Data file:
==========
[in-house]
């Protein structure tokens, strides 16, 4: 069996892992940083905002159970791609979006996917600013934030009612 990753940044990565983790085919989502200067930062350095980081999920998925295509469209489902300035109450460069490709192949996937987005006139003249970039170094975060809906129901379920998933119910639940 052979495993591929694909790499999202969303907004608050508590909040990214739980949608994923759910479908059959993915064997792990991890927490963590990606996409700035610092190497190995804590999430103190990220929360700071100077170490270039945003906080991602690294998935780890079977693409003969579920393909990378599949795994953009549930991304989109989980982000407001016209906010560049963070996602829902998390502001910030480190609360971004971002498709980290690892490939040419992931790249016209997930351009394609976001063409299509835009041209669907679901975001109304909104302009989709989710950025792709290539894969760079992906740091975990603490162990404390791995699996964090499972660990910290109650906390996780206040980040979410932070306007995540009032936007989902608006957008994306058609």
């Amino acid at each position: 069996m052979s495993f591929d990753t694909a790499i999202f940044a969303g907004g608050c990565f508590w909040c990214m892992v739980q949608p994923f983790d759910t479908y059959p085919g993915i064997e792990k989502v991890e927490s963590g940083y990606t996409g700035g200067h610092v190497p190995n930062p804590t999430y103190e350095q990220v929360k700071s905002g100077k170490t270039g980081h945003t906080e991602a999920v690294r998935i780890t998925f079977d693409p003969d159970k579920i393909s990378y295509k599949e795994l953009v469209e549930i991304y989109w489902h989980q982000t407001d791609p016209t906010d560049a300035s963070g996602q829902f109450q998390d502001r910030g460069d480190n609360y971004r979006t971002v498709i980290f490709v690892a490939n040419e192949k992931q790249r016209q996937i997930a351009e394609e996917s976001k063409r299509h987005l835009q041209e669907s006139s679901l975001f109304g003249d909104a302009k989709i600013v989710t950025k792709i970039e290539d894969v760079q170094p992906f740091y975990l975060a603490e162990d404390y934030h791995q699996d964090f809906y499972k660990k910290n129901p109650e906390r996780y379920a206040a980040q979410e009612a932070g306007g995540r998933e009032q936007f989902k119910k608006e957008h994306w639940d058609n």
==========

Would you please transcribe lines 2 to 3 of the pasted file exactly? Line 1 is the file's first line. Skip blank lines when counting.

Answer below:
């Protein structure tokens, strides 16, 4: 069996892992940083905002159970791609979006996917600013934030009612 990753940044990565983790085919989502200067930062350095980081999920998925295509469209489902300035109450460069490709192949996937987005006139003249970039170094975060809906129901379920998933119910639940 052979495993591929694909790499999202969303907004608050508590909040990214739980949608994923759910479908059959993915064997792990991890927490963590990606996409700035610092190497190995804590999430103190990220929360700071100077170490270039945003906080991602690294998935780890079977693409003969579920393909990378599949795994953009549930991304989109989980982000407001016209906010560049963070996602829902998390502001910030480190609360971004971002498709980290690892490939040419992931790249016209997930351009394609976001063409299509835009041209669907679901975001109304909104302009989709989710950025792709290539894969760079992906740091975990603490162990404390791995699996964090499972660990910290109650906390996780206040980040979410932070306007995540009032936007989902608006957008994306058609």
């Amino acid at each position: 069996m052979s495993f591929d990753t694909a790499i999202f940044a969303g907004g608050c990565f508590w909040c990214m892992v739980q949608p994923f983790d759910t479908y059959p085919g993915i064997e792990k989502v991890e927490s963590g940083y990606t996409g700035g200067h610092v190497p190995n930062p804590t999430y103190e350095q990220v929360k700071s905002g100077k170490t270039g980081h945003t906080e991602a999920v690294r998935i780890t998925f079977d693409p003969d159970k579920i393909s990378y295509k599949e795994l953009v469209e549930i991304y989109w489902h989980q982000t407001d791609p016209t906010d560049a300035s963070g996602q829902f109450q998390d502001r910030g460069d480190n609360y971004r979006t971002v498709i980290f490709v690892a490939n040419e192949k992931q790249r016209q996937i997930a351009e394609e996917s976001k063409r299509h987005l835009q041209e669907s006139s679901l975001f109304g003249d909104a302009k989709i600013v989710t950025k792709i970039e290539d894969v760079q170094p992906f740091y975990l975060a603490e162990d404390y934030h791995q699996d964090f809906y499972k660990k910290n129901p109650e906390r996780y379920a206040a980040q979410e009612a932070g306007g995540r998933e009032q936007f989902k119910k608006e957008h994306w639940d058609n």